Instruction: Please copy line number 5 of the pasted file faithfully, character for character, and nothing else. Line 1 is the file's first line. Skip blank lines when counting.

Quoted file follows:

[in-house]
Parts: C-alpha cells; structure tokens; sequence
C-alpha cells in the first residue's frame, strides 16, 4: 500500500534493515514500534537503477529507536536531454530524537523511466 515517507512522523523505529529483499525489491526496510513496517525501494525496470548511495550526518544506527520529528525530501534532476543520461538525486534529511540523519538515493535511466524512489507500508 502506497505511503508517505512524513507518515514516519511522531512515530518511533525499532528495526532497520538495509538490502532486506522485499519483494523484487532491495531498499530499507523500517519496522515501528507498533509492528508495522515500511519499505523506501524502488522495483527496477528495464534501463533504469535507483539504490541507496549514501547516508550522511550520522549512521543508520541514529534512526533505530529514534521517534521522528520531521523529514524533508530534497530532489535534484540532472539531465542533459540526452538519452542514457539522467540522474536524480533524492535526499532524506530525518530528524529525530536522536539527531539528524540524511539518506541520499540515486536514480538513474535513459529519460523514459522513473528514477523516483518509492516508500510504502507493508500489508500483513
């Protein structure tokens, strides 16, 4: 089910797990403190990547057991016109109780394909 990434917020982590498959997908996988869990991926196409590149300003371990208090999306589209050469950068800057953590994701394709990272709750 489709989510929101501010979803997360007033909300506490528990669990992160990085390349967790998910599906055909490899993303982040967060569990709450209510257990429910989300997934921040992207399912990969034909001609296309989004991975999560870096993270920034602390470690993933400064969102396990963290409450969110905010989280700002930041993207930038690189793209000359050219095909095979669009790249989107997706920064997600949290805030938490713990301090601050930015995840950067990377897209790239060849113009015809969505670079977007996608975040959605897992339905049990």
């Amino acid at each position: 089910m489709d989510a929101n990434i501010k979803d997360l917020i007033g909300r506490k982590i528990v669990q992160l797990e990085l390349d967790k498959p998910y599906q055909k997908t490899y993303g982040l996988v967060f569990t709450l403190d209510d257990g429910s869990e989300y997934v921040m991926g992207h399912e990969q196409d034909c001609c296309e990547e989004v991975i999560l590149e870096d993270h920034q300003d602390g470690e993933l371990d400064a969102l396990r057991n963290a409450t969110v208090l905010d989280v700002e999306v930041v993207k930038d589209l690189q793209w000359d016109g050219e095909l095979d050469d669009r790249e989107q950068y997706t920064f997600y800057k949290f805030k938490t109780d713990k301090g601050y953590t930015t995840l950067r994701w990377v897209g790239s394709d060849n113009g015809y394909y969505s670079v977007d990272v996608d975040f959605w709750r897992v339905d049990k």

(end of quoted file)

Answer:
């Amino acid at each position: 089910m489709d989510a929101n990434i501010k979803d997360l917020i007033g909300r506490k982590i528990v669990q992160l797990e990085l390349d967790k498959p998910y599906q055909k997908t490899y993303g982040l996988v967060f569990t709450l403190d209510d257990g429910s869990e989300y997934v921040m991926g992207h399912e990969q196409d034909c001609c296309e990547e989004v991975i999560l590149e870096d993270h920034q300003d602390g470690e993933l371990d400064a969102l396990r057991n963290a409450t969110v208090l905010d989280v700002e999306v930041v993207k930038d589209l690189q793209w000359d016109g050219e095909l095979d050469d669009r790249e989107q950068y997706t920064f997600y800057k949290f805030k938490t109780d713990k301090g601050y953590t930015t995840l950067r994701w990377v897209g790239s394709d060849n113009g015809y394909y969505s670079v977007d990272v996608d975040f959605w709750r897992v339905d049990k």